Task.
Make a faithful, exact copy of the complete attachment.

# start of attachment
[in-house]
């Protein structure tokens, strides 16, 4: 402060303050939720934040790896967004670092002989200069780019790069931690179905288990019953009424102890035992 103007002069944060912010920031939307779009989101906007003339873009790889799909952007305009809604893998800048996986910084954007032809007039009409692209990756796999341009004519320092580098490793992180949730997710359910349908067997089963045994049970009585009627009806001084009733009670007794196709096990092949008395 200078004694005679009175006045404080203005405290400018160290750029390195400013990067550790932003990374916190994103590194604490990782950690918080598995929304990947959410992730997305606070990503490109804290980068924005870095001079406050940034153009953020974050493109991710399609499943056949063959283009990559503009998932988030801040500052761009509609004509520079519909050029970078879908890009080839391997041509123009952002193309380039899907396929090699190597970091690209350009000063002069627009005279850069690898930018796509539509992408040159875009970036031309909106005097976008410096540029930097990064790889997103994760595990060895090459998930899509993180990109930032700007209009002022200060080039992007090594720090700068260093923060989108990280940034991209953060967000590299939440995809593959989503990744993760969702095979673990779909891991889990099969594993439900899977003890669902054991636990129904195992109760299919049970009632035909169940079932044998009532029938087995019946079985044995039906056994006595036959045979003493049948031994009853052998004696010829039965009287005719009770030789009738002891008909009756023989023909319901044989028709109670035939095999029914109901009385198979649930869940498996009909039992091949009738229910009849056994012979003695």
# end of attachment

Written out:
[in-house]
């Protein structure tokens, strides 16, 4: 402060303050939720934040790896967004670092002989200069780019790069931690179905288990019953009424102890035992 103007002069944060912010920031939307779009989101906007003339873009790889799909952007305009809604893998800048996986910084954007032809007039009409692209990756796999341009004519320092580098490793992180949730997710359910349908067997089963045994049970009585009627009806001084009733009670007794196709096990092949008395 200078004694005679009175006045404080203005405290400018160290750029390195400013990067550790932003990374916190994103590194604490990782950690918080598995929304990947959410992730997305606070990503490109804290980068924005870095001079406050940034153009953020974050493109991710399609499943056949063959283009990559503009998932988030801040500052761009509609004509520079519909050029970078879908890009080839391997041509123009952002193309380039899907396929090699190597970091690209350009000063002069627009005279850069690898930018796509539509992408040159875009970036031309909106005097976008410096540029930097990064790889997103994760595990060895090459998930899509993180990109930032700007209009002022200060080039992007090594720090700068260093923060989108990280940034991209953060967000590299939440995809593959989503990744993760969702095979673990779909891991889990099969594993439900899977003890669902054991636990129904195992109760299919049970009632035909169940079932044998009532029938087995019946079985044995039906056994006595036959045979003493049948031994009853052998004696010829039965009287005719009770030789009738002891008909009756023989023909319901044989028709109670035939095999029914109901009385198979649930869940498996009909039992091949009738229910009849056994012979003695």